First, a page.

Feed fish on coral reefs

Invasion of lionfish in the Caribbean

Divers armed with spears impale lionfish. Blood-smeared and half-dead they hold the animals out to the Caribbean reef sharks to eat. The predatory fish should get a taste of the beautiful but destructive fish - and thus contain their spread.

Hand feeding the lionfish to Caribbean reef sharks became too risky for the divers.

But while the blood spreads in red eddies in the crystal clear water, the sharks get a little too hungry and crowd around the divers, who risk getting injured in the process. The sharks seem to be able to digest the poisonous fish well. But the divers decide to stop the experiment after a week.

"The sharks are very excited, it could put the divers at risk," says Giacomo Palavicini, managing director of Roatan Marine Park (RMP), who organized the experiment in 2010 off the coast of Roatan, an island in Honduras in the Caribbean.

On Roatan, the red-brown fish with the white stripes and the radiant fins protruding from the body have been fought for six years. He is so unwelcome because of his great appetite for the other fish and crabs that are so important to the health of the Mesoamerican reef system. In other parts of the Caribbean and Western Atlantic, the intruder, originally from the Indian and Pacific Oceans, has been a problem since the 1980s.

Even if the short-lived hand-feeding experiment seems extreme, it shows how desperate the situation has already become. It also marks the beginning of a broader strategy designed to put both the people and wildlife of the area in position against the lionfish. In a broader sense, this struggle also stands for the struggle to preserve the biodiversity on Roatan, which depends on the coasts and water being kept clean, says Palavicini.

Shoot coconuts

RMP educates local people about the economic and environmental impact of the lionfish invasion. The experts of the marine protection park have already trained 1500 of the residents in the environmentally friendly killing of fish - not a small number compared to the 100,000 inhabitants of the island.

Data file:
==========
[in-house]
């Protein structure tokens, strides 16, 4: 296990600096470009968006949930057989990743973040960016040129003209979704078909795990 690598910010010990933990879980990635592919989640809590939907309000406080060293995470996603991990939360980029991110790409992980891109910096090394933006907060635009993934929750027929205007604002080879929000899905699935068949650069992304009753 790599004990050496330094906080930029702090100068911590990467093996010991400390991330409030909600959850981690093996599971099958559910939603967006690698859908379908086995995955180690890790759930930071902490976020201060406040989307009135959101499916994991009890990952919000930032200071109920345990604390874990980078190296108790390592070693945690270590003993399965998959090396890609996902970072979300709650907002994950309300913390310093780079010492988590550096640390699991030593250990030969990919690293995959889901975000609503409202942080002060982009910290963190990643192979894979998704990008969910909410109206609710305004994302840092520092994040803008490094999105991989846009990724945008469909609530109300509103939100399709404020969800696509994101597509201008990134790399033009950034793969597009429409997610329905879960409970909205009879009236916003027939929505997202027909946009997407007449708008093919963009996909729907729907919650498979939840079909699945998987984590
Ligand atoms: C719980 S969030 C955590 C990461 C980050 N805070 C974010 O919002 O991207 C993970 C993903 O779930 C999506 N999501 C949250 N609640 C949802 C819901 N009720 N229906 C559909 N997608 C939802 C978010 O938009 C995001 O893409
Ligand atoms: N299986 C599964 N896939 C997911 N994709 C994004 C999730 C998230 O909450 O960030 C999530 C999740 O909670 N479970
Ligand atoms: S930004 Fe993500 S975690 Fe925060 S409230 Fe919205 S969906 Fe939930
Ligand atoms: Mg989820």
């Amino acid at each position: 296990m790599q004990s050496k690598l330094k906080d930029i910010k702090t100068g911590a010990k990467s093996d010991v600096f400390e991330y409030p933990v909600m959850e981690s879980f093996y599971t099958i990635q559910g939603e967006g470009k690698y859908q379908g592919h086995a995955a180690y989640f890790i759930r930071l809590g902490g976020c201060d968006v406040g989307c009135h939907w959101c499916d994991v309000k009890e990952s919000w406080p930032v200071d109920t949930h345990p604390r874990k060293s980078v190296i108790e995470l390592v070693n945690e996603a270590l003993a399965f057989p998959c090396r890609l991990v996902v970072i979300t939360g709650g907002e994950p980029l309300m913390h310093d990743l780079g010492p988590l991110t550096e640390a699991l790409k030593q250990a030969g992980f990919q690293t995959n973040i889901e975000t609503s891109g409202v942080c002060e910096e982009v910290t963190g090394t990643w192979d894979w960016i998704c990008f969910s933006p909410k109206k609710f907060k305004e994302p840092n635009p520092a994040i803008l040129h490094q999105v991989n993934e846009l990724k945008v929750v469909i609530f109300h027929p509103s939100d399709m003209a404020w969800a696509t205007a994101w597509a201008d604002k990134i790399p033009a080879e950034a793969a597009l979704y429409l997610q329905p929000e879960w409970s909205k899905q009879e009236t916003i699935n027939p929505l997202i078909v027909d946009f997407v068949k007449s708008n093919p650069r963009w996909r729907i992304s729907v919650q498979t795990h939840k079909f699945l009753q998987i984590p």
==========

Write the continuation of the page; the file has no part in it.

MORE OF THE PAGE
Thanks to conservation efforts, the coral reef off Roatan is relatively intact

In coordination with government agencies, the NGO ensures that the hunters are properly trained on the spears so that they do not injure other animals or damage the reef during the hunt. During the training, the participants try to spear coconuts hidden under water. If the divers miss their targets and hit the reef more than once, they will not be granted a lionfish hunting license.

The efforts seem to be bearing fruit.

"Lionfish no longer swim in the open water around the reef, as they did in the first few years," says Nicholas Bach, Head of Communications at RMP. "They have learned to hide or flee from us when they hear the sound of air bubbles."

Divers report that the lionfish now hide during the day and have returned to their natural behavior: they prey at night. This suggests that the animals have developed fear of possible predators. Recent studies also show that in the waters off Sandy Bay at the western end of the island, where the intruders are hunted particularly intensely, the number of lionfish has fallen dramatically and local fish stocks have recovered.

Lionfish fish food

The experiment of controlling lionfish by feeding it to sharks was not a complete bust, says Palavicini. His team would have made it clear that over time, the marine world may be willing to eat unknown, invasive species.

While the ocean currents dispose of some of the lionfish, other specimens are given to grouper, snapper and triggerfish to eat. Some islanders report seeing the perch eating the spindle-like intruders. But training local species to hunt lionfish isn't the best option, says Bach. It could make the animals trained to be predators even more aggressive. And in the end that would also be a problem for the trainers, as the shark experiment showed.

A study published in 2013 in the journal PLOS ONE concluded that controlled killing of the fish - for example by harpooning - was probably the best way to keep the lionfish population in check. Or to eat them, as the study says. But the islanders haven't gotten a taste for it yet - their respect for the poisonous fins is too great, says Palavicini. Eating the fish is no problem at all if it is properly prepared, and RMP regularly offers barbeques for tourists to get them excited about the soft, tasty meat of the fish.

Water is the key

Mangroves protect the coast from erosion and keep the water clean

Roatan's largely pristine crystal blue waters and the colorful coral reefs with more than 500 species of fish are major tourist draws. But in order to preserve the exact biodiversity that brings travelers to the island, it takes more than just killing lionfish.

Seagrass and mangroves are the first line of defense against water pollution - they act as natural filters. Protecting them is just as important as preventing sewage from polluting the ocean. The Bay Islands Environmental Protection Association is therefore working with the German development bank KfW to ensure just that - by improving sanitation for low-income households on the island.

Environmentalists have also trained local residents and local businesses in sustainable tourism.

"Now is the time to stop the reef from decaying," says Palavicini. "But the local people have to strive to be part of the solution at every level."